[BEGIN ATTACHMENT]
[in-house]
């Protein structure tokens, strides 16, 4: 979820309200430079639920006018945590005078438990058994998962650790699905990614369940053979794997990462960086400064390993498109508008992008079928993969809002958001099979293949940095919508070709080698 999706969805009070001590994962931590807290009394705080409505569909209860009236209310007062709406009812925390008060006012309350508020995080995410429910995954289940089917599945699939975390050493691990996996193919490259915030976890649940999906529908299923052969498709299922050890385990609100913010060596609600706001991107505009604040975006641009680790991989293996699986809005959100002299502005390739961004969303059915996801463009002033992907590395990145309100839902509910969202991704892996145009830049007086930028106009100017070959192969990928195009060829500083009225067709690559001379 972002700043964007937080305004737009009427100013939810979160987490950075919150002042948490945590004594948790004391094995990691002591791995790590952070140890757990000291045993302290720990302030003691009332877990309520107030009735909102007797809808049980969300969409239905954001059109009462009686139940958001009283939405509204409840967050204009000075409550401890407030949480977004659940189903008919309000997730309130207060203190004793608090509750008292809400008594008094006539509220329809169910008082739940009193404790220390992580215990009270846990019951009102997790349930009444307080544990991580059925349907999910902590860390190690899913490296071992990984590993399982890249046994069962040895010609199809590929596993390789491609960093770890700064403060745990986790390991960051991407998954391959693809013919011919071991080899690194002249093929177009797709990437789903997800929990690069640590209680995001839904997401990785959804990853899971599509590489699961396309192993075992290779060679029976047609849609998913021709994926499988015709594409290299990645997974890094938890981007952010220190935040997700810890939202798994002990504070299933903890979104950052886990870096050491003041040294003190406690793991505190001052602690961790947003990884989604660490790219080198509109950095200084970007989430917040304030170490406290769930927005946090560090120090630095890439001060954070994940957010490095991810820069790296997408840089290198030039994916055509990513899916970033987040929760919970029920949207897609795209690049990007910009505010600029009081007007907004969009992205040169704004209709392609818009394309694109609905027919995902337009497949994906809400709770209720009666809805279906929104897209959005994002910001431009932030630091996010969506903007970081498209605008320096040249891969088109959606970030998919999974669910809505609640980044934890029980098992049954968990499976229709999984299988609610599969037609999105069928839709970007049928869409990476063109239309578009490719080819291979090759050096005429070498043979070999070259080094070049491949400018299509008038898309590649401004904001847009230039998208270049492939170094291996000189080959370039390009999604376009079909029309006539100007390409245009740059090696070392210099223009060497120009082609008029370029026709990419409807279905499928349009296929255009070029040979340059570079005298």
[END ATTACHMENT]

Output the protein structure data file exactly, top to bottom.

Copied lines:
[in-house]
């Protein structure tokens, strides 16, 4: 979820309200430079639920006018945590005078438990058994998962650790699905990614369940053979794997990462960086400064390993498109508008992008079928993969809002958001099979293949940095919508070709080698 999706969805009070001590994962931590807290009394705080409505569909209860009236209310007062709406009812925390008060006012309350508020995080995410429910995954289940089917599945699939975390050493691990996996193919490259915030976890649940999906529908299923052969498709299922050890385990609100913010060596609600706001991107505009604040975006641009680790991989293996699986809005959100002299502005390739961004969303059915996801463009002033992907590395990145309100839902509910969202991704892996145009830049007086930028106009100017070959192969990928195009060829500083009225067709690559001379 972002700043964007937080305004737009009427100013939810979160987490950075919150002042948490945590004594948790004391094995990691002591791995790590952070140890757990000291045993302290720990302030003691009332877990309520107030009735909102007797809808049980969300969409239905954001059109009462009686139940958001009283939405509204409840967050204009000075409550401890407030949480977004659940189903008919309000997730309130207060203190004793608090509750008292809400008594008094006539509220329809169910008082739940009193404790220390992580215990009270846990019951009102997790349930009444307080544990991580059925349907999910902590860390190690899913490296071992990984590993399982890249046994069962040895010609199809590929596993390789491609960093770890700064403060745990986790390991960051991407998954391959693809013919011919071991080899690194002249093929177009797709990437789903997800929990690069640590209680995001839904997401990785959804990853899971599509590489699961396309192993075992290779060679029976047609849609998913021709994926499988015709594409290299990645997974890094938890981007952010220190935040997700810890939202798994002990504070299933903890979104950052886990870096050491003041040294003190406690793991505190001052602690961790947003990884989604660490790219080198509109950095200084970007989430917040304030170490406290769930927005946090560090120090630095890439001060954070994940957010490095991810820069790296997408840089290198030039994916055509990513899916970033987040929760919970029920949207897609795209690049990007910009505010600029009081007007907004969009992205040169704004209709392609818009394309694109609905027919995902337009497949994906809400709770209720009666809805279906929104897209959005994002910001431009932030630091996010969506903007970081498209605008320096040249891969088109959606970030998919999974669910809505609640980044934890029980098992049954968990499976229709999984299988609610599969037609999105069928839709970007049928869409990476063109239309578009490719080819291979090759050096005429070498043979070999070259080094070049491949400018299509008038898309590649401004904001847009230039998208270049492939170094291996000189080959370039390009999604376009079909029309006539100007390409245009740059090696070392210099223009060497120009082609008029370029026709990419409807279905499928349009296929255009070029040979340059570079005298």